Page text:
US push won't turn into shoving match

PUBLISHED : Monday, 28 November, 2011, 12:00am
UPDATED : Monday, 28 November, 2011, 12:00am


A rapid turn of events over the past few weeks has seen Washington make a high-profile and aggressive return to re-assert its leadership in the Asia-Pacific region, with Beijing clearly on the defensive on issues ranging from trade to the South China Sea disputes.

This has once again reignited concerns that Sino-US ties are heading for more volatile waters as a flustered Beijing could be forced to reassess its diplomatic priorities and adopt more confrontational policies.

So far, Beijing's public reactions have been largely mild, as mainland analysts and officials outwardly put on a brave face and privately fume about Washington's stepped-up efforts to 'contain' China.

But in reality, Beijing is unlikely to overreact by making any major policy change in its diplomacy towards the US or its Asia-Pacific neighbours, despite Washington's increasingly aggressive stance.

The overseas media has portrayed Washington's pushback against Chinese influence in the region as a big setback for Beijing and has suggested mainland leaders were rattled by the flurry of US initiatives.

Even mainland analysts admitted Beijing was caught off guard by the recent US moves, including Barack Obama's confrontational approach to China by raising territorial disputes in the South China Sea at the East Asia Summit in Bali, Indonesia.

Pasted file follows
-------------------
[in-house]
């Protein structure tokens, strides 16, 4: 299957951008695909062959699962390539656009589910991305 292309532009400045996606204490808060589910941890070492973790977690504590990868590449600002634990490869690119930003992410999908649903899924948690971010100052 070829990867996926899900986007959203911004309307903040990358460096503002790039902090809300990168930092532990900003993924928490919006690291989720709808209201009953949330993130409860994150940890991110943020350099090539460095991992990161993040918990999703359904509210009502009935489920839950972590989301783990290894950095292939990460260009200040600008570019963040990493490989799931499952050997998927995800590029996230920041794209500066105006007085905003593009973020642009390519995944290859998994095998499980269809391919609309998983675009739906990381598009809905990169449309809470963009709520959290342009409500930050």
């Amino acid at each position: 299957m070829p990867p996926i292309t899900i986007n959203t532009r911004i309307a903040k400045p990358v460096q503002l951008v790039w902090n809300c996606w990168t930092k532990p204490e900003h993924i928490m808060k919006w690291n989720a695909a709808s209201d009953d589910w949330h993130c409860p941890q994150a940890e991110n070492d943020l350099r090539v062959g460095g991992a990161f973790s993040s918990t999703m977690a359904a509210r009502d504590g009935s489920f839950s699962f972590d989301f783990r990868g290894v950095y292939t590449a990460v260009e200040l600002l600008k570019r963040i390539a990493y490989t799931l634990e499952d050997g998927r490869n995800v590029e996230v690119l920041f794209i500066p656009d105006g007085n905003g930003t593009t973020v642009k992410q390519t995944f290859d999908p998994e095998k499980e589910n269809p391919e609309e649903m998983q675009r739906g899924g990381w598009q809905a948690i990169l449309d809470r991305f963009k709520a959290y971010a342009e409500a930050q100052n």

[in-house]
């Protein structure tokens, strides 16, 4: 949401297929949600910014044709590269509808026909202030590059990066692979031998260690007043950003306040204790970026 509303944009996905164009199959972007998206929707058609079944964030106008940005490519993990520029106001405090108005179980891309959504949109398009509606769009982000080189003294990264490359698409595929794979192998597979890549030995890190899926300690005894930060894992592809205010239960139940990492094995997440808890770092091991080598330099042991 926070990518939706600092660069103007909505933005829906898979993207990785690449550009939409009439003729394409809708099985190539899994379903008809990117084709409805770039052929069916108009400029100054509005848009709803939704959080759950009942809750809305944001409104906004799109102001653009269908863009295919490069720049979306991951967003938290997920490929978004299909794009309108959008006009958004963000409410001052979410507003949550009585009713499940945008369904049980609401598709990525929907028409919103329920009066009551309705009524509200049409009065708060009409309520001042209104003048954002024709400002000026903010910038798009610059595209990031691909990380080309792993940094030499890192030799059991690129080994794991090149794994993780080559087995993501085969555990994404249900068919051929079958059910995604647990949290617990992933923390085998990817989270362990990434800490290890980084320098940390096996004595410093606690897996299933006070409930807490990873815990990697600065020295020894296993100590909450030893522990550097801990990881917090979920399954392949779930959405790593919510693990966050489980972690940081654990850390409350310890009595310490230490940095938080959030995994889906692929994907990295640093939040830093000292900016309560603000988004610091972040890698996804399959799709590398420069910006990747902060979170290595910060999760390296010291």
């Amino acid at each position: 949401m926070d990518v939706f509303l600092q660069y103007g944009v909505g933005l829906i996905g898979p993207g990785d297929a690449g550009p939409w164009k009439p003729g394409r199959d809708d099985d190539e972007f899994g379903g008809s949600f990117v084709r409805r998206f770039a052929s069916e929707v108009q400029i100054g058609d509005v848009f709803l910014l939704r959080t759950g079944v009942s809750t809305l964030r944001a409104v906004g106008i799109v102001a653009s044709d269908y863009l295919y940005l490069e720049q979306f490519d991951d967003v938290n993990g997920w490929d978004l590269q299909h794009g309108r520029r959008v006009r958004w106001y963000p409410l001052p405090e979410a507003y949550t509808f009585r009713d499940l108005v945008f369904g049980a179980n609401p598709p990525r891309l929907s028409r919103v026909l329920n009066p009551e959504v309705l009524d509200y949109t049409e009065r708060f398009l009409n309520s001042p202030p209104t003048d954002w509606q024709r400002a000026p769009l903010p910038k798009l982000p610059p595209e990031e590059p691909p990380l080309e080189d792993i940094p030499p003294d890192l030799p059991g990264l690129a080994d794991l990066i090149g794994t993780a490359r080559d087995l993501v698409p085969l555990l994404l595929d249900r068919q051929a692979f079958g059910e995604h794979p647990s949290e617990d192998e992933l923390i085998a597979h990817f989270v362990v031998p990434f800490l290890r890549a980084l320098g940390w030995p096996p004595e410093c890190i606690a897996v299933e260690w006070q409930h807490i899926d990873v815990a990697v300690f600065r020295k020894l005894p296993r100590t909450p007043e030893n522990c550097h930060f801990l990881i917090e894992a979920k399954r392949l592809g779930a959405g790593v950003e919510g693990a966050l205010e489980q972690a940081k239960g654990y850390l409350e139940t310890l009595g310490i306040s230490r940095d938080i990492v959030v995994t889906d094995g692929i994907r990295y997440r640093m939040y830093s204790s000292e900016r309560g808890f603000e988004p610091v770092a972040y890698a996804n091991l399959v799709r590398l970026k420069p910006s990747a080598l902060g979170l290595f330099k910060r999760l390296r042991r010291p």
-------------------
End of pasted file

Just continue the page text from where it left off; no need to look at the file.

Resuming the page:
But the mainland leadership should have seen this coming a long time ago. Washington has made no secret of its foreign policy shift to Asia from wars in Afghanistan and Iraq, as the Obama administration sees the region as pivotal in its plan to revive the American economy through exports and job creation.

Some analysts have blamed China's assertiveness in the region for giving Washington an opening to stage a strong comeback, but the truth is Washington, the only superpower left in the world, does not need any good excuse or timing to lay down markers for its economic and political interests.

And Beijing knows this too well, as top mainland leaders, including President Hu Jintao , have said all along Beijing welcomes Washington playing an active and constructive role in the Asia-Pacific region.

As the US enters its presidential election cycle and China undertakes its top leadership changes next year, Chinese officials are also aware of the danger of souring bilateral ties being hijacked for domestic politics. With China's swift economic rise and a declining US economy, both the Republicans and Democrats are already taking a tough stance on China by denouncing its trade practices and blaming the mainland for lost American jobs.

Earlier this month, Cui Tiankai , a deputy foreign minister, clearly reflected the central government's thinking by noting at a forum in Beijing that special attention should be made to avoid having China-related issues politicised in the US presidential election, and to prevent Sino-US ties from becoming a 'hostage' of American domestic politics.

If history can be any guide, Sino-US ties always tend to be volatile when the US is bracing for its presidential election. But history has also shown that the elements underpinning close ties between Beijing and Washington have not changed. Despite the rhetoric and posturing, both countries must work together to solve outstanding issues, be they about trade, the yuan or South China Sea disputes.